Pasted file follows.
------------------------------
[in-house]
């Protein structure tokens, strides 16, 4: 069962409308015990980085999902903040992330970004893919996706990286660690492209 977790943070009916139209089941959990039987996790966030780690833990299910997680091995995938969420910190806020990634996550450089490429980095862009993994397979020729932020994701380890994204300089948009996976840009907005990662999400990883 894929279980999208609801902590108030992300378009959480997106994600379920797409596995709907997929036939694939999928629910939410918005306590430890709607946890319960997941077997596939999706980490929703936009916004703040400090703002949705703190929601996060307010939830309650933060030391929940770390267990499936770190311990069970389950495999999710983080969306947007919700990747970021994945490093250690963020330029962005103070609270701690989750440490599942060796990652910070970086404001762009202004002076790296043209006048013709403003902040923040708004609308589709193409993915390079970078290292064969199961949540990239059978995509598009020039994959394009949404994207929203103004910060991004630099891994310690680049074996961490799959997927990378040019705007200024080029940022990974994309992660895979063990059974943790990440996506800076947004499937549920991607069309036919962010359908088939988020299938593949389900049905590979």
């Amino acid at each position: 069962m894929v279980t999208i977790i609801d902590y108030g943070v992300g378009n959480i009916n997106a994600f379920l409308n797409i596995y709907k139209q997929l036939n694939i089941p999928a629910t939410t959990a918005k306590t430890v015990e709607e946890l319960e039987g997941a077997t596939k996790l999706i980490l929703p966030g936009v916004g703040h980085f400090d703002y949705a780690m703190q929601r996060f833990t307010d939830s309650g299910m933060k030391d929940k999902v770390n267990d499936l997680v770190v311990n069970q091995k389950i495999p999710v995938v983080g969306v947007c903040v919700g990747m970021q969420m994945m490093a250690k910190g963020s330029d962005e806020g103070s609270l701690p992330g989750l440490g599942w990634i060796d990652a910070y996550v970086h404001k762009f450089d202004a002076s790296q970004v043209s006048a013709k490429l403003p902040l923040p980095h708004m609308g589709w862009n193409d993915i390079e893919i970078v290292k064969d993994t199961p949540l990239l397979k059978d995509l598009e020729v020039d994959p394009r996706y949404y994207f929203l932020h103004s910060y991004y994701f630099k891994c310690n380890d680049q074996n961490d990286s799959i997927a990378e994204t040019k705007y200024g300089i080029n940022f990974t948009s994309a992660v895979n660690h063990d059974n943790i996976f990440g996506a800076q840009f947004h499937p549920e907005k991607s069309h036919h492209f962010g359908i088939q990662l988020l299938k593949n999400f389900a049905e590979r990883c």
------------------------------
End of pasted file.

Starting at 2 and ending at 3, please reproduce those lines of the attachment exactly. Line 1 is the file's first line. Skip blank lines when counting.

């Protein structure tokens, strides 16, 4: 069962409308015990980085999902903040992330970004893919996706990286660690492209 977790943070009916139209089941959990039987996790966030780690833990299910997680091995995938969420910190806020990634996550450089490429980095862009993994397979020729932020994701380890994204300089948009996976840009907005990662999400990883 894929279980999208609801902590108030992300378009959480997106994600379920797409596995709907997929036939694939999928629910939410918005306590430890709607946890319960997941077997596939999706980490929703936009916004703040400090703002949705703190929601996060307010939830309650933060030391929940770390267990499936770190311990069970389950495999999710983080969306947007919700990747970021994945490093250690963020330029962005103070609270701690989750440490599942060796990652910070970086404001762009202004002076790296043209006048013709403003902040923040708004609308589709193409993915390079970078290292064969199961949540990239059978995509598009020039994959394009949404994207929203103004910060991004630099891994310690680049074996961490799959997927990378040019705007200024080029940022990974994309992660895979063990059974943790990440996506800076947004499937549920991607069309036919962010359908088939988020299938593949389900049905590979």
């Amino acid at each position: 069962m894929v279980t999208i977790i609801d902590y108030g943070v992300g378009n959480i009916n997106a994600f379920l409308n797409i596995y709907k139209q997929l036939n694939i089941p999928a629910t939410t959990a918005k306590t430890v015990e709607e946890l319960e039987g997941a077997t596939k996790l999706i980490l929703p966030g936009v916004g703040h980085f400090d703002y949705a780690m703190q929601r996060f833990t307010d939830s309650g299910m933060k030391d929940k999902v770390n267990d499936l997680v770190v311990n069970q091995k389950i495999p999710v995938v983080g969306v947007c903040v919700g990747m970021q969420m994945m490093a250690k910190g963020s330029d962005e806020g103070s609270l701690p992330g989750l440490g599942w990634i060796d990652a910070y996550v970086h404001k762009f450089d202004a002076s790296q970004v043209s006048a013709k490429l403003p902040l923040p980095h708004m609308g589709w862009n193409d993915i390079e893919i970078v290292k064969d993994t199961p949540l990239l397979k059978d995509l598009e020729v020039d994959p394009r996706y949404y994207f929203l932020h103004s910060y991004y994701f630099k891994c310690n380890d680049q074996n961490d990286s799959i997927a990378e994204t040019k705007y200024g300089i080029n940022f990974t948009s994309a992660v895979n660690h063990d059974n943790i996976f990440g996506a800076q840009f947004h499937p549920e907005k991607s069309h036919h492209f962010g359908i088939q990662l988020l299938k593949n999400f389900a049905e590979r990883c």